I need to stress once again that the Soviet style was seriously considered to be this huge revolutionary idea that many thought wouldn’t even pan out once it was tried among “real competition” on “real teams” in a “real league”. The big fundamental differences are actually fairly simple to summize. Instead of focusing on hitting, Soviet hockey focused on speed and positional defence. The concept of a graceful, skill based game was so horrifying to Canadians in the 1960s and 1970s that the prospect alone birthed an entire culture around playing the game the “right” way. The novel idea that perhaps hockey could be played by athletes with a strategy in place eventually birthed the world’s best dressed Jingoist and hockey mega personality – Don Cherry – who would go on to become a polarizing iconoclast on Canadian television sets for decades upon decades. 

The other major hallmark of the Soviet hockey style was that instead of playing the game in straight lines – instead of dumping and then chasing – they played in circles. Instead of willingly giving up puck possession, the Soviet team would simply retreat back into a zone of the ice under their control, and pass the puck around until an opening became apparent. This often made it look like they were absolutely just fucking with North American teams they were up against. A sport about speed, brute strength, precision, and finesse became an unbelievably entertaining game of keep away. This principle, this valuing of puck control based in a game where controlling the puck is one of the more important things you can do, was aided along by the fact that Russian hockey was often played in units of five players – three forwards and two defensemen who were always on the ice at the same time. The members of these five man units knew each other’s games so well that they could put in complete performances at both ends of the ice over 2 minute long shifts.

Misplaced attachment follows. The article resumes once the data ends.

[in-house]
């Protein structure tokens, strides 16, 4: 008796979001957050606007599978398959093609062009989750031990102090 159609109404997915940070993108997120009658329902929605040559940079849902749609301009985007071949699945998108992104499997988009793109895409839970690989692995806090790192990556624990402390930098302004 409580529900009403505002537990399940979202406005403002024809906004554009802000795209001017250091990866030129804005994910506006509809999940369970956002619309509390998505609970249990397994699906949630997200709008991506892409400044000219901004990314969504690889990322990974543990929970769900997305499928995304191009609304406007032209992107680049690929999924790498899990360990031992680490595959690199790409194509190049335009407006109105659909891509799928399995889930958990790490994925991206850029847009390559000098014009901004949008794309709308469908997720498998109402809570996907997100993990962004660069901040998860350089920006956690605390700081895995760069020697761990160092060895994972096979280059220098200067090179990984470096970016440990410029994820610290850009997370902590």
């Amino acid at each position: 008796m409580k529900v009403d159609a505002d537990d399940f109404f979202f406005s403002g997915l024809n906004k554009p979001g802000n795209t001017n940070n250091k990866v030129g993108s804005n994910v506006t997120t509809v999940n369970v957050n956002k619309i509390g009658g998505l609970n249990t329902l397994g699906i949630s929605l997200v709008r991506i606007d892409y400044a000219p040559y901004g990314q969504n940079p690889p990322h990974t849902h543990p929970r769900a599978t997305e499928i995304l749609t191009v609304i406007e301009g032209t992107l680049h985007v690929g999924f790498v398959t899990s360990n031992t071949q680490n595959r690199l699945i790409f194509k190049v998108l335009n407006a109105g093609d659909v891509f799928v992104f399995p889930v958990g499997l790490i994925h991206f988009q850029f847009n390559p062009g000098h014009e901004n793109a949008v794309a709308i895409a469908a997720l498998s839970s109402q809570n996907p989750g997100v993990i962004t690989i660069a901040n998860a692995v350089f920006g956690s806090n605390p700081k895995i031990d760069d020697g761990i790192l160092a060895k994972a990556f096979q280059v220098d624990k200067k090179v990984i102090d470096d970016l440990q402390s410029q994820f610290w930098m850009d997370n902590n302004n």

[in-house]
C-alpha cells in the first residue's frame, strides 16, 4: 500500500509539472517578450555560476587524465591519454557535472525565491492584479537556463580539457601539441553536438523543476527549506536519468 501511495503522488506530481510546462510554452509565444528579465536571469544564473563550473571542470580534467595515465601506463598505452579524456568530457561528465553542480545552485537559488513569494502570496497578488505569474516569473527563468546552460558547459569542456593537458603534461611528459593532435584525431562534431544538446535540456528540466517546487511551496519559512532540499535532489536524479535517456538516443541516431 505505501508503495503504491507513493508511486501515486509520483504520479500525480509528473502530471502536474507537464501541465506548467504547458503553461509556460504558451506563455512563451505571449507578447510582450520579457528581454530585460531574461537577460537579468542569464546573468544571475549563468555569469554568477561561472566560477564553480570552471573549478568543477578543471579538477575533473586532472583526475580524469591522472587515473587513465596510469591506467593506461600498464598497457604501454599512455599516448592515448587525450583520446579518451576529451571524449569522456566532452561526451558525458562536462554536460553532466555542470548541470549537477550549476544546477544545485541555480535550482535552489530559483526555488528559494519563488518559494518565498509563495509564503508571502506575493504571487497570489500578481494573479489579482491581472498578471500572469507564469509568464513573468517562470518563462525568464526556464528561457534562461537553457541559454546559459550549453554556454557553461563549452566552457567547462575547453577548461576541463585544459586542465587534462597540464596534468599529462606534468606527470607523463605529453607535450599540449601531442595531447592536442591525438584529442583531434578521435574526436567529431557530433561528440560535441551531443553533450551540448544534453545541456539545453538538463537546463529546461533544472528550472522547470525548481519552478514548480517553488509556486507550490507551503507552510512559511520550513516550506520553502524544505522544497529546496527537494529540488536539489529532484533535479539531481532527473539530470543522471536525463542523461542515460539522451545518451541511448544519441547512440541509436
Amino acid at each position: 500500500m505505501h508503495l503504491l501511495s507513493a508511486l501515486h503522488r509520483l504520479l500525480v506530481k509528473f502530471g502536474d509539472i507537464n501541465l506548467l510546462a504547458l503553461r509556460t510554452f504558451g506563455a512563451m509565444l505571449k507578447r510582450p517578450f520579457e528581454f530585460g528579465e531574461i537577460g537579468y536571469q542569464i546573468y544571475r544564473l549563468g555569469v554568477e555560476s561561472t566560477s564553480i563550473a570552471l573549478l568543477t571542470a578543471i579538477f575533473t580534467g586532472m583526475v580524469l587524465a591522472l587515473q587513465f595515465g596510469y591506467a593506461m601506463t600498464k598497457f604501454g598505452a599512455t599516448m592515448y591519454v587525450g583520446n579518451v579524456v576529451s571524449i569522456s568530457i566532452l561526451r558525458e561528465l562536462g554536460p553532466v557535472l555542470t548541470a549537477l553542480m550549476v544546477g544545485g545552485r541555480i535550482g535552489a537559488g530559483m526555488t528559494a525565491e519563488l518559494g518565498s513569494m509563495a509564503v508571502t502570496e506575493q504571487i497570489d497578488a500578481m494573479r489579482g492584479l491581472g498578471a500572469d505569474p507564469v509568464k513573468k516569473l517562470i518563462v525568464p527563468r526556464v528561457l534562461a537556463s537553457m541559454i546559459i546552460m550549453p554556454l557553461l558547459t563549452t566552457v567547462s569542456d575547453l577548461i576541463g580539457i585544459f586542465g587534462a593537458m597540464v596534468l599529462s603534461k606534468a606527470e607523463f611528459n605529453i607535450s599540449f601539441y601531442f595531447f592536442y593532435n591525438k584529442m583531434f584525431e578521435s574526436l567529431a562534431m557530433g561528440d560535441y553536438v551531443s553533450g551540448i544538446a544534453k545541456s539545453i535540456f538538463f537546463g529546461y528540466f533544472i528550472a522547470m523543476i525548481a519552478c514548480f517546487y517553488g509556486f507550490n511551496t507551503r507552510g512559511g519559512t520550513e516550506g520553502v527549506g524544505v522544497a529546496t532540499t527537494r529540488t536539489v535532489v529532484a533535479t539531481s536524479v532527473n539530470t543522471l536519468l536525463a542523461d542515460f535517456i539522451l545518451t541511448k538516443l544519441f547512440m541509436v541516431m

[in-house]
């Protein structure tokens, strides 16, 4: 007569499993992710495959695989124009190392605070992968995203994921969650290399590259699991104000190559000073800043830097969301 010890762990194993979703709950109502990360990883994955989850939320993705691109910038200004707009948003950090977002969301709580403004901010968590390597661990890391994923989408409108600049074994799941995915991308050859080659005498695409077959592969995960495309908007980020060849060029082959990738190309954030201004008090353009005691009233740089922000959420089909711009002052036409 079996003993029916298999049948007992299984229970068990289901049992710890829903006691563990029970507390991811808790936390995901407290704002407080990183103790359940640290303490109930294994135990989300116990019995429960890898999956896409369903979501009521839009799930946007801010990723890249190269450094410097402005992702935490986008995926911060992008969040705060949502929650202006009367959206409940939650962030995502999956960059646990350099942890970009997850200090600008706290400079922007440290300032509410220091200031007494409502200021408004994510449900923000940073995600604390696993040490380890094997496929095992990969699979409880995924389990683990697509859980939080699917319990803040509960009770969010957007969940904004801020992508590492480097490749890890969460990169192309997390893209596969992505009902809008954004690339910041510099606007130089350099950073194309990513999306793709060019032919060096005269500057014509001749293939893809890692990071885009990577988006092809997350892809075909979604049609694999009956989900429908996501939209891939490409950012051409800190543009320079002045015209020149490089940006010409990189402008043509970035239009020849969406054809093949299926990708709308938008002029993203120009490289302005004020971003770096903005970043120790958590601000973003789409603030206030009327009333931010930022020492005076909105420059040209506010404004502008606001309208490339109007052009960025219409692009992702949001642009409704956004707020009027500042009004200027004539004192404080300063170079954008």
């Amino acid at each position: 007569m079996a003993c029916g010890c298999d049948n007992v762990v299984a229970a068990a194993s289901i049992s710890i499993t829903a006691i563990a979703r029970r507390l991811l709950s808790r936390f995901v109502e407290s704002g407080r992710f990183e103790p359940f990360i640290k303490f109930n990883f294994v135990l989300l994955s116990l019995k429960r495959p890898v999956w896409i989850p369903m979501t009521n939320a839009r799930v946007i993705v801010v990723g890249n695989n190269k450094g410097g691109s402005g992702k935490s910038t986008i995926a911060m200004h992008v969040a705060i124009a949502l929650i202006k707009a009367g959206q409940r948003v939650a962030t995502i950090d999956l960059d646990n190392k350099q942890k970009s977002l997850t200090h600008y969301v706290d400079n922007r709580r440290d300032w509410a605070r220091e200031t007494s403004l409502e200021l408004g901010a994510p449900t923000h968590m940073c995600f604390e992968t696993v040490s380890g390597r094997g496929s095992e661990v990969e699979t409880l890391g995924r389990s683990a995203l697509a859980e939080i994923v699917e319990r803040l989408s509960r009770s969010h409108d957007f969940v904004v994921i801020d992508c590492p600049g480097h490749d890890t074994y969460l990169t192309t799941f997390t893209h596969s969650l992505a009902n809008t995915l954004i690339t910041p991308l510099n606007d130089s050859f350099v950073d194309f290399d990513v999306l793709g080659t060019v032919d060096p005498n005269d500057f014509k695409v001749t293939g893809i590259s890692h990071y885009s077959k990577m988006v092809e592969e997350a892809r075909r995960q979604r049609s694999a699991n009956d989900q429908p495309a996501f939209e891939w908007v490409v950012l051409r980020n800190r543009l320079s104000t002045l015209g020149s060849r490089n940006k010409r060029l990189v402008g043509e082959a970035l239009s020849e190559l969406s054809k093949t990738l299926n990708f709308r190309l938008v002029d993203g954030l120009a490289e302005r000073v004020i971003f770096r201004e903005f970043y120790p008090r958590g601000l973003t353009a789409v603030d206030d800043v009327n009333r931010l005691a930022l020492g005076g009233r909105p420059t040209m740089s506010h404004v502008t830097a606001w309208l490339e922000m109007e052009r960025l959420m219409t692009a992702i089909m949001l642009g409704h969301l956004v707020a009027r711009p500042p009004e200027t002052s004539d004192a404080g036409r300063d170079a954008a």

Thirteen gold medals and a rent free luxury penthouse in the minds of the nation who erroneously claims to be the birthplace of hockey must have been a fantastic fallback for those Soviet players, even before they defected. Some, like Goaltender Vladislav Tretiak, even received medals and awards from the Red Army for their abilities on the ice. I think I would generally feel a lot better about most things in my life if I had a case with 13 gold medals in it hanging up behind my desk in my apartment, but I suppose the grass is always greener. I do know, however, for an absolute fact that having some recognizable marker of my accomplishment would absolutely help with the cocktail of emotional numbness that comes with your nightly numbers station listening party being interrupted by a loud gunshot type noise on the floor directly above you – even though that help would be almost entirely superficial.